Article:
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Morris council passes dispatch agreement, updates firearm code

MORRIS – The city of Morris should save about $228,000 in emergency dispatching costs beginning next year.

The Morris City Council passed Monday the intergovernmental agreement establishing the cost burden for the 14 agencies using the newly-consolidated dispatch service in Grundy County.

Morris was one of the first of the 14 districts to pass the agreement which has been the source of more than a year of collaboration and debate. The remaining districts will bring the agreement before their boards for passage throughout the next month.

The 911 Executive Committee passed the agreement two weeks ago, and the full Emergency Telephone System Board unanimously approved the agreement at a special meeting held May 14. 

Morris will continue to pay $501,000 for dispatch services until the current agreement expires later this year.

“This saves us a lot of money compared to what we were paying for our own dispatch services,” Morris Finance and Administration Committee Chairman Bill Martin told the council Monday.

If passed by all the remaining districts, the agreement will be effective for three years. If any of the boards fail to pass it, the agreement will be sent back to the 911 Board for reconsideration and more adjustments.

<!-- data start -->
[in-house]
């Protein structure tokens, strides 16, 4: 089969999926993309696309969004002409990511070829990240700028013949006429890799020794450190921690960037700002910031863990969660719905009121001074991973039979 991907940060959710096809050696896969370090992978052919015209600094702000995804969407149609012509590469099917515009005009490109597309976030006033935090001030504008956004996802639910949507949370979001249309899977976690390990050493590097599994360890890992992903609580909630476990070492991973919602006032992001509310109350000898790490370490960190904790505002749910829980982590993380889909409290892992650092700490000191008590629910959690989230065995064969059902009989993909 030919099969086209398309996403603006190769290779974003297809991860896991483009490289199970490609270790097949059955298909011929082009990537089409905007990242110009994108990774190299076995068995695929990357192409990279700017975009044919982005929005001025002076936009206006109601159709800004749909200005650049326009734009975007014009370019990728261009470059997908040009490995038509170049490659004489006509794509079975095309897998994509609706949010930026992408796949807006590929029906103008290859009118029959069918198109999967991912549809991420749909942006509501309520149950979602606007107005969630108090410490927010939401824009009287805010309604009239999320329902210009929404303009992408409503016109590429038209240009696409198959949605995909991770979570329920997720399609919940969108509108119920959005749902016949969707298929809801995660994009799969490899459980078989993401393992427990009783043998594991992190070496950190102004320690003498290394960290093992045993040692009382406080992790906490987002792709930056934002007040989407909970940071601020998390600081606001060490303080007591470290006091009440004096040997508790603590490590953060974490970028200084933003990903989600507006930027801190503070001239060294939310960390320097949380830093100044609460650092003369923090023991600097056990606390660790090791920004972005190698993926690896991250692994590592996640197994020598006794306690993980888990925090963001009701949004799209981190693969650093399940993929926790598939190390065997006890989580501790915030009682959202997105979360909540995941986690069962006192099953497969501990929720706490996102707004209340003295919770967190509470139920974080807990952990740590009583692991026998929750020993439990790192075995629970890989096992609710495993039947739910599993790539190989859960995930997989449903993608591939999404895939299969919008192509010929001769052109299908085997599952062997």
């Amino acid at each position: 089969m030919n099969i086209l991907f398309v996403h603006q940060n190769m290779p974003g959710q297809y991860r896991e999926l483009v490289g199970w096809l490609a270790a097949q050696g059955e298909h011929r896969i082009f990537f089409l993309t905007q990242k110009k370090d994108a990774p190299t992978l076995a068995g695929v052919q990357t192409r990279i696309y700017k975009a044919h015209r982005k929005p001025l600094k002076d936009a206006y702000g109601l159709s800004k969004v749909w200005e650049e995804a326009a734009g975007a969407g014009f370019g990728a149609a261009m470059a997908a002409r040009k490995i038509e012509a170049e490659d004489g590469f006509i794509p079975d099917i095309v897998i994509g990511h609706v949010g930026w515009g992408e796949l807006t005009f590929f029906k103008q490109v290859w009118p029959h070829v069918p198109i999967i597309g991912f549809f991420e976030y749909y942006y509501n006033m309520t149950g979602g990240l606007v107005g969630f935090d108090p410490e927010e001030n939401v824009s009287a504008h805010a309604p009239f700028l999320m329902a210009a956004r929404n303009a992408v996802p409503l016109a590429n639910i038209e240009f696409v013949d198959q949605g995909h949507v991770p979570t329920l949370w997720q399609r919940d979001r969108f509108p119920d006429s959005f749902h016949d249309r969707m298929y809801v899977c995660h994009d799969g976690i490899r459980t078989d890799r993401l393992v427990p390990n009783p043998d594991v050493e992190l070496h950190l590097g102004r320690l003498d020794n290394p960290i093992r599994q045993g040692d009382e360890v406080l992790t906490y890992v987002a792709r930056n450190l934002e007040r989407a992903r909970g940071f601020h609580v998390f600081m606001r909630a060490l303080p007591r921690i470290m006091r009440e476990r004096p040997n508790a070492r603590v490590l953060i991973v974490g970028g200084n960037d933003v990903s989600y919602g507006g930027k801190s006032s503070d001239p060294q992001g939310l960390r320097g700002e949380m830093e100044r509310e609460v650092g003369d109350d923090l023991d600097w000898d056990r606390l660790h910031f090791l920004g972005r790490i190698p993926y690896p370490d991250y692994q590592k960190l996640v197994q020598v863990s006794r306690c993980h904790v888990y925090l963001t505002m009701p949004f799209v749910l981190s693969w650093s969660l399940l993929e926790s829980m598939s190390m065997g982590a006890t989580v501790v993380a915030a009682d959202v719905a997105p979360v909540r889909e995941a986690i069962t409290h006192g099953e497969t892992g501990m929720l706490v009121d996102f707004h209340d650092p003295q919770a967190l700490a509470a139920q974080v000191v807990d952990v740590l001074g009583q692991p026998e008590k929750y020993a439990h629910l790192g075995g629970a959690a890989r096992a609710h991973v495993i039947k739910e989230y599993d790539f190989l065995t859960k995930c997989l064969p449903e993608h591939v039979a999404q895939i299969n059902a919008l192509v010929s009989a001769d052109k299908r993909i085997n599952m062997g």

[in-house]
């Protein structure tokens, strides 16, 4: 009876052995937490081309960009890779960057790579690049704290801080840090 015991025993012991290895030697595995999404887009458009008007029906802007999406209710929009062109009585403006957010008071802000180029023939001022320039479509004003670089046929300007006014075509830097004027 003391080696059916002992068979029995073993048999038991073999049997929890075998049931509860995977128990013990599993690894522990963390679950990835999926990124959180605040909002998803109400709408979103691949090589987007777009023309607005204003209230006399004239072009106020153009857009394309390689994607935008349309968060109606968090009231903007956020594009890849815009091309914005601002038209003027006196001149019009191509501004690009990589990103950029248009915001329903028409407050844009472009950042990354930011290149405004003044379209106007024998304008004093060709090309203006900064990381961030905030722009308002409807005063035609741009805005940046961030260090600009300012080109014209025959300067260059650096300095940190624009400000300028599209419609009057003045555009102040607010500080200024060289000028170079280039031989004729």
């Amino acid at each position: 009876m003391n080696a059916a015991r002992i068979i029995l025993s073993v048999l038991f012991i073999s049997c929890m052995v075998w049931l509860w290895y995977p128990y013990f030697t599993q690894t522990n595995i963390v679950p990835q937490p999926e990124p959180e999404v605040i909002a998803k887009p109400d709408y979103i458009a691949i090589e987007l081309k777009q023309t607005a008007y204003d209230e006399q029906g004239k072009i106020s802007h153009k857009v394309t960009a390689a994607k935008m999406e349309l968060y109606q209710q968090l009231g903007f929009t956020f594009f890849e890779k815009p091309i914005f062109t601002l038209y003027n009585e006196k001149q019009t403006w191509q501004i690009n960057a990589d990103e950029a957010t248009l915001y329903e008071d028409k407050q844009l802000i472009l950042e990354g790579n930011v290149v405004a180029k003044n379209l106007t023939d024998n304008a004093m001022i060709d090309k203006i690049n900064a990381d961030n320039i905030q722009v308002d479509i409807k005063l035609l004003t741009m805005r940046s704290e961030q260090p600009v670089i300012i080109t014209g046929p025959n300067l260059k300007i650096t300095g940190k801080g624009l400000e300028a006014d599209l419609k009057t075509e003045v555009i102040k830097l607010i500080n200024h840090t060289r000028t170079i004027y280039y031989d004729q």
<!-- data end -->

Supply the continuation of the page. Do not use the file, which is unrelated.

The council also updated Monday the city’s municipal code regarding the discharging of firearms within city limits.

City officials found the code needed to account for the newly-passed concealed carry law. Specifically, the code now permits certain businesses within the city to discharge firearms on their premises if they are selling a firearm, offering firearm training or partaking in other, now-legal activities regarding firearms.

“It basically says that if someone or some business were to come in with a fully-licensed shooting range or shooting gallery they would be legal,” Morris Mayor Richard Kopczick said Monday. “It makes it so that our zoning complies with the concealed-carry laws.”

The municiapl code was reevaluated after a Morris resident approached the city about putting a gun range in their residence, Morris Police Chief Brent Dite told the Judiciary and License Committee during its meeting held before the council.

City Attorney Scott Belt said the new code still would not permit residents to have a range on a residential property.

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